Very standard b-grade thriller fare, cf. Tom Clancy.
Maybe it has a big turnaround, but I couldn’t push myself much past the first hundred pages.
Cardboard characters that are described as massively intelligent and resourceful, yet are lucky to exhibit the maturity and insight of adolescents. The arch-villain is supposed to be smart enough to have fooled basically everyone on earth to run a virtual world government, yet he’s utterly transparent. Oh, and he casually hits on a sexy reporter, forcing her to sleep with him to get access to a story she wants – as if he’s not actually handing her a much bigger story/blackmail threat. It’s gratuitously playing to the seedy crowd.
The premise is that only our hero and his supporters on the moonbase understand that the new ‘nanotechnology’ – viruslike micro-organisms that can be used to build rocketships and furniture and cure diseases – is good, but the whole world has been fooled by the villain into thinking they’re bad. It only works for that high-school Adrian Mole stage where you do still think that no-one understands except you.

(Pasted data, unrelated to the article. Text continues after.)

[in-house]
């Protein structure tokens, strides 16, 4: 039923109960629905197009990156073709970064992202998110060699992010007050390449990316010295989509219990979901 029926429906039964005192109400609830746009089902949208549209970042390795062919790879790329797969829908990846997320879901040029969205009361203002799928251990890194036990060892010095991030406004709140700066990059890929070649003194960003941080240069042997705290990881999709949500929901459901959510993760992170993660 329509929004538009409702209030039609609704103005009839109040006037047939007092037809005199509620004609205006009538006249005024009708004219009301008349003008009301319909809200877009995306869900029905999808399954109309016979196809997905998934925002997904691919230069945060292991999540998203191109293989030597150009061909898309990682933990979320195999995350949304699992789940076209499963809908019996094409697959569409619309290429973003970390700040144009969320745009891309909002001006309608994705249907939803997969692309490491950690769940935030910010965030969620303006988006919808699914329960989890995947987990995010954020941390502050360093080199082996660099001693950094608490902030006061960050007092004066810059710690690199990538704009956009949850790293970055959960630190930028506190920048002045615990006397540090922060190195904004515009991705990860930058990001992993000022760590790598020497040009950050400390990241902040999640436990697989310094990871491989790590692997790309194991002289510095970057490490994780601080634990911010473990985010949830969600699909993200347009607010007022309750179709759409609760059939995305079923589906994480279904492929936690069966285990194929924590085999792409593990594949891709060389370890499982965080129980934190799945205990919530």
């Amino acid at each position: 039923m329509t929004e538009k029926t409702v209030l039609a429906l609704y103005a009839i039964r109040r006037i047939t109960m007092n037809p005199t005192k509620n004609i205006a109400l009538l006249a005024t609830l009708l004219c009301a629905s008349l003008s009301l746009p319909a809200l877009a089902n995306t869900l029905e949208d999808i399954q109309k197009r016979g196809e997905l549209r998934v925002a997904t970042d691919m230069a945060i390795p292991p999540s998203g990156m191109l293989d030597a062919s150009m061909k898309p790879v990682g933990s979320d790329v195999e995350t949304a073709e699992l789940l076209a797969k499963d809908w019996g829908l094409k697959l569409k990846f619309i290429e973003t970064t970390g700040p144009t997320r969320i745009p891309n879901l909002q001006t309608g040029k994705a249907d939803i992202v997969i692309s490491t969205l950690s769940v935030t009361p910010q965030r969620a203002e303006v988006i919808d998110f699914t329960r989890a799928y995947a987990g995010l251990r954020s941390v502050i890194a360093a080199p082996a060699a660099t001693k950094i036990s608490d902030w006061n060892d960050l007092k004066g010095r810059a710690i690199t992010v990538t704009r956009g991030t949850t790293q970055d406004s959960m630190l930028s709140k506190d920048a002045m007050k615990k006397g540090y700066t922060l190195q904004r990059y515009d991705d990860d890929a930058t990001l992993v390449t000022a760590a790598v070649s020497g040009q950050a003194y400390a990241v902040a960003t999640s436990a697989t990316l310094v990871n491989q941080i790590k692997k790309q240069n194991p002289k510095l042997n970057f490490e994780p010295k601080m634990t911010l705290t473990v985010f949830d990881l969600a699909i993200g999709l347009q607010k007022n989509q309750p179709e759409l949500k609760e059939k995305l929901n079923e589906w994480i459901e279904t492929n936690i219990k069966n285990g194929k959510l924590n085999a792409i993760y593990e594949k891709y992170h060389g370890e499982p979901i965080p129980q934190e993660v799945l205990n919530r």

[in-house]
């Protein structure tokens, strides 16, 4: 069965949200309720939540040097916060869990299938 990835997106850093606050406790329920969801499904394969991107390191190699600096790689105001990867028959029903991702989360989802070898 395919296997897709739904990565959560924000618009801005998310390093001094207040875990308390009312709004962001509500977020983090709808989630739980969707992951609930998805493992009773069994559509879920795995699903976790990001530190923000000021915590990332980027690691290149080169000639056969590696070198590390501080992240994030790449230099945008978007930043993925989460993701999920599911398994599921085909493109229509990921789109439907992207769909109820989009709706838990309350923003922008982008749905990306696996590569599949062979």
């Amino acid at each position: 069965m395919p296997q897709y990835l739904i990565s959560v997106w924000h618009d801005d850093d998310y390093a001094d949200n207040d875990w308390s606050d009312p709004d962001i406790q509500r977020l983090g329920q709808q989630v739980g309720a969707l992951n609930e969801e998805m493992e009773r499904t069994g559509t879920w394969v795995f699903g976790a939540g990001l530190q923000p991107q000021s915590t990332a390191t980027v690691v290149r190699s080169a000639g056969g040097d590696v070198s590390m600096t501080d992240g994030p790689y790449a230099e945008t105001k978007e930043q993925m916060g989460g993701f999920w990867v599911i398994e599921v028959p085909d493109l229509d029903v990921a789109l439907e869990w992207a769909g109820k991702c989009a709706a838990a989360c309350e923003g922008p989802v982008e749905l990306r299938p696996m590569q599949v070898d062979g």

Oh, and of course this nanotechnology gibberish means that Bova can suddenly pull out any magic trick – ‘hey, they can make us invisible’ – as if it’s part of a coherent plot. As with fantasies where wizards can suddenly pull out spells we’ve never heard of at no cost, ultimately there is no suspense. And the only thing going for this book (no character, no humour, no insight, no wit – maybe he does good action that I never got to) is suspense (even down to titling each chapter as a countdown). The SF aspect just gives Bova a chance at a particular market – perhaps wise financially, but he abuses the genre to give more licence to sloppy plotting.